It’s been Council Annual Meeting week, with lots of councils starting their new municipal years, appointing mayors and so on. Puffles (the ex-Whitehall dragon fairy) has been up in Cambridge watching the city council go about its business, and at the end of his piece, he comes up with an important challenge:

In the grand scheme of things, there are a number of similarities with Westminster – both good and bad. The good being that on issues that deal with people in real need (such as today), there was a debate on how to tackle a problem. The bad being some of the conventions that, to outsiders not familiar with local councils would find as time-wastingly bizarre.

This for me is one of the biggest challenges for local public bodies in Cambridge. There’s something that ‘feels’ very insular about structures and systems – one that doesn’t make reaching out to wider communities as easy as it could be. I’m thinking in particular those that could improve and enrich our city & surrounding areas. The two I’m most familiar with are the hordes of commuters that travel from Cambridge to London, and the growing public policy community. One that I’m becoming more familiar with as a result of being a school governor and also a volunteer for Cambridge Online’s social media surgeries are those hyperlocal-community groups, perhaps those whose day-to-day world is the one that exists within their neighbourhood. There is a wealth of knowledge within those small community groups just as there is within the rail commuting community and the academic community. How can we unlock this knowledge and bring what can sometimes feel like disparate communities together? (In particular, bringing them together on equal terms).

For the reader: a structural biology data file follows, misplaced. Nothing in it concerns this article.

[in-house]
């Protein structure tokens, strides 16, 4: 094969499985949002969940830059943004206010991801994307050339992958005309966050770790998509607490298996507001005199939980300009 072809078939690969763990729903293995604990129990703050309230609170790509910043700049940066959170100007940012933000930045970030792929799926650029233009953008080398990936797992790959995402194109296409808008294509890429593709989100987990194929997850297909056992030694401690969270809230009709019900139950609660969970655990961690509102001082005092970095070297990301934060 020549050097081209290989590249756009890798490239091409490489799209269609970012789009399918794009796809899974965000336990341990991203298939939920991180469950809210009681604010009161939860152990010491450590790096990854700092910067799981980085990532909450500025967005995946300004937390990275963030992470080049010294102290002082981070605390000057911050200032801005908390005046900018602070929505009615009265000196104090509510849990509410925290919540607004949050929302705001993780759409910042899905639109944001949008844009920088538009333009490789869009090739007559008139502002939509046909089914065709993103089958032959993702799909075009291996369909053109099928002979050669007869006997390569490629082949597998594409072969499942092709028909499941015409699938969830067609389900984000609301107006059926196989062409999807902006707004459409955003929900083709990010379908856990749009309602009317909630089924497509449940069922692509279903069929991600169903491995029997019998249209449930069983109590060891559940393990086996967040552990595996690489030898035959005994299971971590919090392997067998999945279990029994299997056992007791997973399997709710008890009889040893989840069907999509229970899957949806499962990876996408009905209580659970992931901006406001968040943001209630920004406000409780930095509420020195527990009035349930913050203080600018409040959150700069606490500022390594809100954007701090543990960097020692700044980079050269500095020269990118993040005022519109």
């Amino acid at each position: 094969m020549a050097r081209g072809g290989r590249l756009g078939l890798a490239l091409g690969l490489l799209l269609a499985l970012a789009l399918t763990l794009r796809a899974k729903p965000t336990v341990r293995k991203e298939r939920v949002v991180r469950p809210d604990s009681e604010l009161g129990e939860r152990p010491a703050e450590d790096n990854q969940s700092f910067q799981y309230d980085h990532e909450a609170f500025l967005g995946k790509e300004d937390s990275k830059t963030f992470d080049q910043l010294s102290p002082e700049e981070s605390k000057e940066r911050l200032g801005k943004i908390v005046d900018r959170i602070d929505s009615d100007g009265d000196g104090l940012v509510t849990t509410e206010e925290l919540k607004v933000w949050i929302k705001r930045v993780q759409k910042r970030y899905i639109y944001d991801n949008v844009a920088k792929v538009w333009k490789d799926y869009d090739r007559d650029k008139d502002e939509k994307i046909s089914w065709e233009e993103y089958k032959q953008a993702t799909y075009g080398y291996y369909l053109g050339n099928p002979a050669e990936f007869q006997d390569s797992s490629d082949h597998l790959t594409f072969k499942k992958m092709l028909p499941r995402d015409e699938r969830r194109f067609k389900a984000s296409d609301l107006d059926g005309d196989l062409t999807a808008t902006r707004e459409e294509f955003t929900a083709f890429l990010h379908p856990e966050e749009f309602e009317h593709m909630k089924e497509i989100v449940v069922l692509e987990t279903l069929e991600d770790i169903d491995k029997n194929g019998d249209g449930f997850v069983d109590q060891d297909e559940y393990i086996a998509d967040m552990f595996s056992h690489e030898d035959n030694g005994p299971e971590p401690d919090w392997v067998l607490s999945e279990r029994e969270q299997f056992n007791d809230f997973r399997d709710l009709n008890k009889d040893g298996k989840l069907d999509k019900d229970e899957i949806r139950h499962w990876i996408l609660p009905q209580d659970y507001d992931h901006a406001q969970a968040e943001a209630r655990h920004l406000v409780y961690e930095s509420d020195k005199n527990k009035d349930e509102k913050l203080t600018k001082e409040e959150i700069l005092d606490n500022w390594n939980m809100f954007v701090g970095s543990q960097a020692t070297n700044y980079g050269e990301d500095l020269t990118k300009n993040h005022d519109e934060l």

Really good questions, and as relevant here in Sussex as in the Fens.


Written by Anthony Zacharzewski

Anthony Zacharzewski was one of the founders of Demsoc in 2006. Before starting work for Demsoc in 2010, he was a Whitehall civil servant and a local government officer.